Here Is the scheme of the “Art world of fashion” that I made.

I will now use this scheme to understand how Japanese streetwear designers, Fujiwara Hiroshi and Tomoaki Nagao (Nigo) have become more and more popular.

Art world in Japan: A context in the nineties that has helped Fujiwara and Nagao to be famous

The first one is the debut of Rei Kawakubo and Yohji Yamamoto at Paris Fashion Week, whose arrival in the fashion capital brought the world’s spotlight on the Japanese country and its designers. At the same time, the growing popularity of rap as a mainstream music genre paved the way for the future streetwear designers who would appear a few years later. In addition to this, the development of world trade linked to the end of the cold war facilitated the export of Japanese streetwear to the world. Lastly, it’s important to know that America has a long going influence over Japan, which implies that Japanese have an adulation for the United States.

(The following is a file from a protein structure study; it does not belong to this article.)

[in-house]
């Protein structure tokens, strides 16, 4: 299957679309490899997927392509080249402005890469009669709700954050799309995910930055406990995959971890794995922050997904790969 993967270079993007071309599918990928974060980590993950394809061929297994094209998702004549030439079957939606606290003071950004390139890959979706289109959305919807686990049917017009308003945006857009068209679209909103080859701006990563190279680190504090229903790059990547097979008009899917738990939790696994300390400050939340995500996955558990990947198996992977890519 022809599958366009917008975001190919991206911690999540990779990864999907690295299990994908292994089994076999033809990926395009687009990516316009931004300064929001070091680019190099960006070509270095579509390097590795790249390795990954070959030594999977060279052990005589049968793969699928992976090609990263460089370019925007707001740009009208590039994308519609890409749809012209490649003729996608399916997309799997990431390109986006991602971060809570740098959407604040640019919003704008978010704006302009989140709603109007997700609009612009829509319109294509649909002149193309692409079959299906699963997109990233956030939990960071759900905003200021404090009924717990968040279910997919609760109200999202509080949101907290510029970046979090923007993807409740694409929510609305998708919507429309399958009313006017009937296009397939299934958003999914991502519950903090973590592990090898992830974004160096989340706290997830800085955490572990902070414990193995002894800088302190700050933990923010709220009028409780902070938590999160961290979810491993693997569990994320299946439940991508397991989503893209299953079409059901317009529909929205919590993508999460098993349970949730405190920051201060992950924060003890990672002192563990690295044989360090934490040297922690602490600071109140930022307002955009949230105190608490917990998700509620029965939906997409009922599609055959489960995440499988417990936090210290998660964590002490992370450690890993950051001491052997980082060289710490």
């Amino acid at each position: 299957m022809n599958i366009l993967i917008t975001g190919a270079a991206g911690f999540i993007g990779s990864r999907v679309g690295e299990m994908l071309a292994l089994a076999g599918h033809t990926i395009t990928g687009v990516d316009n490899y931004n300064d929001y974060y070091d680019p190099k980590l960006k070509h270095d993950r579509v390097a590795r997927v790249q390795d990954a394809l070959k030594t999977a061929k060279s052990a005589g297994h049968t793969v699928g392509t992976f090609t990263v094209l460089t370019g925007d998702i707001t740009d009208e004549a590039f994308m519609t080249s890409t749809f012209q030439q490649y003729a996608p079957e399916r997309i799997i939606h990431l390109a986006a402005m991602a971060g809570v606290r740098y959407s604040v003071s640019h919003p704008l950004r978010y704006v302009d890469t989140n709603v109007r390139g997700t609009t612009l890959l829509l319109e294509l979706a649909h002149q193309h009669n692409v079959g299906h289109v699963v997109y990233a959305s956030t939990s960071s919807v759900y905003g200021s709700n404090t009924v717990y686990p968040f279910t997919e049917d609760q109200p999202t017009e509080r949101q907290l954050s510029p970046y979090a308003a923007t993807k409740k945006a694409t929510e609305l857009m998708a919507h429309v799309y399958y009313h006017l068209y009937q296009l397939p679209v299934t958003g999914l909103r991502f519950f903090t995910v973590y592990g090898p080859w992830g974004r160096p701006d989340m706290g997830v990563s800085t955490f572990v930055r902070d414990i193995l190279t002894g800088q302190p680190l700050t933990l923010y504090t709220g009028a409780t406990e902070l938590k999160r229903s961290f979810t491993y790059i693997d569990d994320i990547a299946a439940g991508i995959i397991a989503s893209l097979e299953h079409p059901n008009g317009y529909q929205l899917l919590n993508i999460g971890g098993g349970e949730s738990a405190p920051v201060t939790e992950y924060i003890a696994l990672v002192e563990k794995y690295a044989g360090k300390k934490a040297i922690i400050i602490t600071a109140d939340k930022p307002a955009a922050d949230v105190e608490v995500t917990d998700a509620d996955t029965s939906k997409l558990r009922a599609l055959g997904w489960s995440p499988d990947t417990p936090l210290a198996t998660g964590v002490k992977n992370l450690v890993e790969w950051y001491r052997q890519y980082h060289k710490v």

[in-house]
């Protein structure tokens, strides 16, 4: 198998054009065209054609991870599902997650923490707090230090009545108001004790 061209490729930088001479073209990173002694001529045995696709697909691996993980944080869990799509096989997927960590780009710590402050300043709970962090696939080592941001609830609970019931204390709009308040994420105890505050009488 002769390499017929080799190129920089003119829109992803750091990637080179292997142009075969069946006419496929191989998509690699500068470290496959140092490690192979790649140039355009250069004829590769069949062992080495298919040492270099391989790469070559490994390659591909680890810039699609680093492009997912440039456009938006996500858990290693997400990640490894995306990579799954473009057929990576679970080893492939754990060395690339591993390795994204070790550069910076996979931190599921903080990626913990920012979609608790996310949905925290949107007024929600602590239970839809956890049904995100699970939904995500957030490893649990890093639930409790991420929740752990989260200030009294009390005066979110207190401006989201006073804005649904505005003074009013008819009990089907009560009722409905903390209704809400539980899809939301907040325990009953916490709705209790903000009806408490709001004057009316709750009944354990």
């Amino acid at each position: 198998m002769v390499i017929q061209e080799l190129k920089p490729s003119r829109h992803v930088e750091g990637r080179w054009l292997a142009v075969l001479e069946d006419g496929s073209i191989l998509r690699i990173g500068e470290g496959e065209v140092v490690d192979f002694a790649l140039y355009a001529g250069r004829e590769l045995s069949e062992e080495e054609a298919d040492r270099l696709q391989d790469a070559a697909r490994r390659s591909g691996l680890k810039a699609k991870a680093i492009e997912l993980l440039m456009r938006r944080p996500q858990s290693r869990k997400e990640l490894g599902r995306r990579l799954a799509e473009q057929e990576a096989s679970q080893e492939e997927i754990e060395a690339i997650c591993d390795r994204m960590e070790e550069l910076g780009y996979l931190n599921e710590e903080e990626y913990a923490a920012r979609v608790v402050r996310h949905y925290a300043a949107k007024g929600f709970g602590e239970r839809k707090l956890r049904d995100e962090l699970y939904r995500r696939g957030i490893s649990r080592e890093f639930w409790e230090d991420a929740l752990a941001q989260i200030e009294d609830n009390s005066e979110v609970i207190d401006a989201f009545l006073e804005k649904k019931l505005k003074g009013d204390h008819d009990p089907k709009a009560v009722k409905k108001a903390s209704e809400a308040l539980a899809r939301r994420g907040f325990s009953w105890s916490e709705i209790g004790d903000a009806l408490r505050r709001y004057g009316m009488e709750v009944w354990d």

However, to make a name for yourself in the world, you must first be known in your own country, and to do this in Japan it is essential to have the fashion media in your pocket.

The importance of fashion media in Japan

Of course, it is thanks to these same magazines that Hiroshi Fujiwara and Nigo managed to make a name for themselves in Japan before shining over the world.

https://hypebeast.com/image/2019/02/japanese-male-fashion-magazines-feature-list-21.jpg (1200×800) (hypb.st)
(161) Pinterest

Fujiwara, Nigo and Jun Takashi, the free riders of those global changes

Thanks to his New York and London connections, the young Hiroshi made a name for himself in Tokyo and, with a friend, he developed the “Last Orgy” column in Takarajima magazine, where he talked about all his favourite new releases of what we call now Street Culture, that comes straight from these two cities where rap and rock were making Western youth vibrate. This monopoly of the Street Culture allowed Fujiwara to become a trendsetter in this field. So, when he launched his first brand, Goodenough, he met with immediate success. Building on this initial success, he later opened “Nowhere”, a shop with Jun Takahashi and Nigo, which sold their first collections of their respective brands, Undercover and A bathing Ape (bape). For Nigo, Joining Fujiwara’s side was the milestone that marked the debut of his international career.